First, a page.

George Freeman is a co-founder of the 2020 Group, co-chair of its Innovation Economic Commission and MP for Mid-Norfolk.

Four years on, it’s easy to forget how many armchair critics there were of the Government’s plan for fiscal consolidation back in 2010. With the economy now growing strongly, where are they now?

Remember “too far, too fast”? Remember Ed Balls’ desperate boundary-style hand gestures at every PMQs? Remember Labour taking up the “triple-dip” recession in 2012/13. Labour’s incompetent and pessimistic insistence – so befitting their stewardship of our public finances – that the recovery really had been choked off.

Though countries around the world were being hounded into default by the bond vigilantes, Balls and the Keynesians urging us to tap up the bond market for another IOU as if that would somehow see us through.

Balls was the architect-in-chief of the banking crisis and economic crash of 2007-9 (the biggest recession, remember, since the 1930s – wiping off seven per cent of UK GDP) when he was Brown’s chief henchman in the Treasury. With characteristic stubbornness, it is clear that he has not lost his ability to get it wrong in Opposition.

Its true that he wasn’t alone. As Keynesians and third way socialists around the world joined in chorus against George Osborne’s cuts to public spending, we should remember some Conservatives were a bit quiet too. As someone who was on the barricades in 2010-11, it’s amusing to see how many people have conveniently forgotten the fashionable doubts they held then.

In time, the Chancellor’s “austerity” budgets of those years, and this year’s ground-breaking reforms to pensions, will come to be seen as historic as the early Thatcher/Howe Budgets of 1980-81.

Of course, everyone recognises there is still more to do. Such was the scale of the crisis we inherited, it will take many more years before we have got the public finances back on to a truly sustainable footing. We need to export more, invest more and save more. We need to build on the fantastic news that £14 billion of trade deals were signed recently between the UK and China, and fully embrace the opportunity of emerging markets. The job of pulling the UK out of the worst financial mess ever bequeathed to an incoming administration is not by any means over.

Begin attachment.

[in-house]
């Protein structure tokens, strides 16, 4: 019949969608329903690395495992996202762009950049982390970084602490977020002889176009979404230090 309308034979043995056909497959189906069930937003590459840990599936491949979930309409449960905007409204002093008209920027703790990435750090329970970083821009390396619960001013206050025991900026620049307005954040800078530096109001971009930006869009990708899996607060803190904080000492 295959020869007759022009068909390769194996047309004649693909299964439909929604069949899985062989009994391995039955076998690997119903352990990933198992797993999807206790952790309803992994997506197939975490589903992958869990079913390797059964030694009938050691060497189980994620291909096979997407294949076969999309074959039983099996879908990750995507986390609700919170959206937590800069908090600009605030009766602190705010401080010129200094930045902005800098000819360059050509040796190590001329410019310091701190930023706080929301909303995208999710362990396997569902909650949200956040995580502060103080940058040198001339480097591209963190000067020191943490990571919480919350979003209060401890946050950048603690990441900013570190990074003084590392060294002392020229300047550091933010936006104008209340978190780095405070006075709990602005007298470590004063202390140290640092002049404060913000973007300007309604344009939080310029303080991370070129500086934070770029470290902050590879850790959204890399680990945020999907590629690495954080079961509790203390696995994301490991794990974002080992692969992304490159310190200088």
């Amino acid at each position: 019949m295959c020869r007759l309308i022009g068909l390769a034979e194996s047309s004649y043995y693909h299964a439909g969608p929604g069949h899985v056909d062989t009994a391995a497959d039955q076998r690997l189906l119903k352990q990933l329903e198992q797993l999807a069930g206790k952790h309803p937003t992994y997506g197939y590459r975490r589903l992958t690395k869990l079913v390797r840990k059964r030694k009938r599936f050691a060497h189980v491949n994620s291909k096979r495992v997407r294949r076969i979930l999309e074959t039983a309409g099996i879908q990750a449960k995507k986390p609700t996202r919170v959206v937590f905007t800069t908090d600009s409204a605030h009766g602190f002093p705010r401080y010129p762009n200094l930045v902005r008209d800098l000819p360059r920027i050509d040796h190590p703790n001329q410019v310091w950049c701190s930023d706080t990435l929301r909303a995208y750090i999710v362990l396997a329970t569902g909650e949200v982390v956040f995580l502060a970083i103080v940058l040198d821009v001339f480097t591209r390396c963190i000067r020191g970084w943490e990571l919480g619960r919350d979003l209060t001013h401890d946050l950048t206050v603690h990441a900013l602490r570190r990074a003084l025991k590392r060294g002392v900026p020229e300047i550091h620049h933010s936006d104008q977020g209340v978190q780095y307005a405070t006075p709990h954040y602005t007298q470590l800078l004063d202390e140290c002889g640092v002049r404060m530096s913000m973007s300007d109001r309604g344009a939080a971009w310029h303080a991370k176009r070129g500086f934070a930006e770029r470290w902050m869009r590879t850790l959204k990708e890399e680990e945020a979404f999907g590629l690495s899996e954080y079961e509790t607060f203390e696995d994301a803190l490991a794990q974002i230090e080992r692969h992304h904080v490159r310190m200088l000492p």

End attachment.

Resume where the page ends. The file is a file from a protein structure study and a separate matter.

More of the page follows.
The task of this Parliament was to prevent that inheritance triggering a Greek style crisis of “stagflation” by setting a clear long term plan to clear up Labour’s mess. The task of the next will be tackling the structural weakness in the economy, public sector and welfare and education system which left so many caught in poverty and welfare traps whilst Brown and Blair”s New Labour elites prospered – captured for ever in Peter Mandelson’s hubristic pronouncement that Labour were “intensely relaxed about people getting filthy rich”. They should have been – like all good Tories – outraged by the extent to which failures of government were holding millions back.

Osborne’s landmark reforms to tax and pensions, and landmark “Northern Powerhouse” project to connect our northern cities; the Herculean efforts of Lord Heseltine in triggering a transformational renaissance of regeneration and infrastructure leadership in our great northern cities, and Davild Willetts’s leadership of twenty-first century Innovation, mean it is the Conservatives who are now showing how robust public finances help to build a long term recovery for all regions and income groups in the UK.

But let us never forget: on the crucial question of this Parliament – whether to take the difficult decision and tackle the structural deficit – it is Labour who now stand firmly on the wrong side of history.

As the Prime Minister has said, repairing the public finances was never just an obsession with gilt yields. It’s about transforming lives:

  • Over two million more private sector jobs (five for every one lost in the public sector).
  • Over 400,000 more businesses started.
  • 600.000 new apprenticeships.
  • 25 million people with more money in their pockets
  • Three million taken out of tax altogether.
  • The UK now the fastest growing economy in the G8.

But this is absolutely no time for triumphalism. We still carry £1 trillion of Labour debt and as, the Chancellor made clear in the Budget, we will only start paying it off after another five years of austerity. But as the election looms it is time for the truth: Labour called it wrong on every major economic decision of this Parliament.

As we go into the 2015 election campaign we must make sure we never let people forget it – and show why we need the mandate to build a resilient and enduring recovery.